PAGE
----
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WHAT IS ELASMODIVER?

Not just a huge collection of Shark Pictures: Elasmodiver.com contains images of sharks, skates, rays, and a few chimaera's from around the world. Elasmodiver began as a simple web based shark field guide to help divers find the best places to encounter the different species of sharks and rays that live in shallow water but it has slowly evolved into a much larger project containing information on all aspects of shark diving and shark photography.

There are now more than 10,000 shark pictures  and sections on shark evolution, biology, and conservation. There is a large library of reviewed shark books, a constantly updated shark taxonomy page, a monster list of shark links, and deeper in the site there are numerous articles and stories about shark encounters. Elasmodiver is now so difficult to check for updates, that new information and pictures are listed on an Elasmodiver Updates Page that can be accessed here:

WHAT'S NEW?

Shark picture - green sawfish

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Pacific Sleeper Shark

 

Pacific Sleeper Shark

View more Pacific Sleeper Shark Images in the Shark Picture Database

Common Names: Pacific Sleeper Shark, Mud Shark.

Latin Name: Somniosus pacificus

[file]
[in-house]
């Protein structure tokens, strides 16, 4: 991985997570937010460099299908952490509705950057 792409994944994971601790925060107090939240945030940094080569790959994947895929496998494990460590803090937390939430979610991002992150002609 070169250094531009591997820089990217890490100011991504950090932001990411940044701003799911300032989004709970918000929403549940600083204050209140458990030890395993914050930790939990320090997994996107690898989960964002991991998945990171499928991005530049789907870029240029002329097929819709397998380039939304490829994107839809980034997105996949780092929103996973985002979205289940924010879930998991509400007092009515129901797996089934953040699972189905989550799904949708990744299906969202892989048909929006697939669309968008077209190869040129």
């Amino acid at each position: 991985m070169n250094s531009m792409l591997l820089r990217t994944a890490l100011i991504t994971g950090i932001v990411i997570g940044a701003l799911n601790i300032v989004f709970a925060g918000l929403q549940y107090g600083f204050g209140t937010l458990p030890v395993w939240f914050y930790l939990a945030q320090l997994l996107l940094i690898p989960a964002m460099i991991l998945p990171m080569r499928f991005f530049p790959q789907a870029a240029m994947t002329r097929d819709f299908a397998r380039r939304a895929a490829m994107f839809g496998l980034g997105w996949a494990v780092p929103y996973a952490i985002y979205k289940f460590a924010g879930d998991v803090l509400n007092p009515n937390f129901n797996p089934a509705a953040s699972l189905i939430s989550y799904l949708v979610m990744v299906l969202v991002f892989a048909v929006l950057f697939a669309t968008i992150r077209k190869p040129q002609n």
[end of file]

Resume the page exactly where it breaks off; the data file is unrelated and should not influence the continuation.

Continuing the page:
Family: Somniosidae - Sleeper sharks.

Identification: A large, heavy bodied shark. Very low first and second dorsal fins set well back on body. No dorsal spines. Snout broadly rounded. A network of small white pores (probably electro-receptors or pressure sensors) are present around the snout and behind the eyes. Light blue eyes are often covered by a parasite. Dorsal coloration dark reddish-brown. No counter-shading. Ventrum uniformly brown.  A small spiracle is present towards the back of the head; well behind and above eye level.

Pacific Sleeper Shark eye and snout detail.

Size: Maximum recorded length is 440cm but there are unconfirmed reports of 7m individuals that have been seen by deepwater submersibles. If those reports are correct, the Pacific sleeper shark would be the fifth largest shark; slightly smaller than its Atlantic cousin the Greenland shark. Estimated size at birth is 40-65cm.

Habitat: Boreal and temperate oceans on continental shelves and slopes. A mostly demersal species. Adults are usually found close to the substrate, whereas neonates are often caught in mid-water implying that they inhabit this region until the grow larger and settle onto the bottom. The Pacific sleeper shark is confined to deep water in the warmer parts of its range. It is known to migrate vertically after dark, occasionally entering shallow bays at night in polar regions. One individual was found trapped in a tide pool. Maximum depth at least 2000m.

Distribution: North Pacific. Found from Japan in the west, through the Kuril Islands, Sea of Okhotsk, Bering Sea, Chukchi Sea, Coastal Alaska and southward as far as Baja California. Reports of Pacific sleeper sharks from the southern hemisphere are likely misidentifications of Somniosus antarcticus. Its distribution above the arctic circle is unclear. Reports may be attributed to S. microcephalus.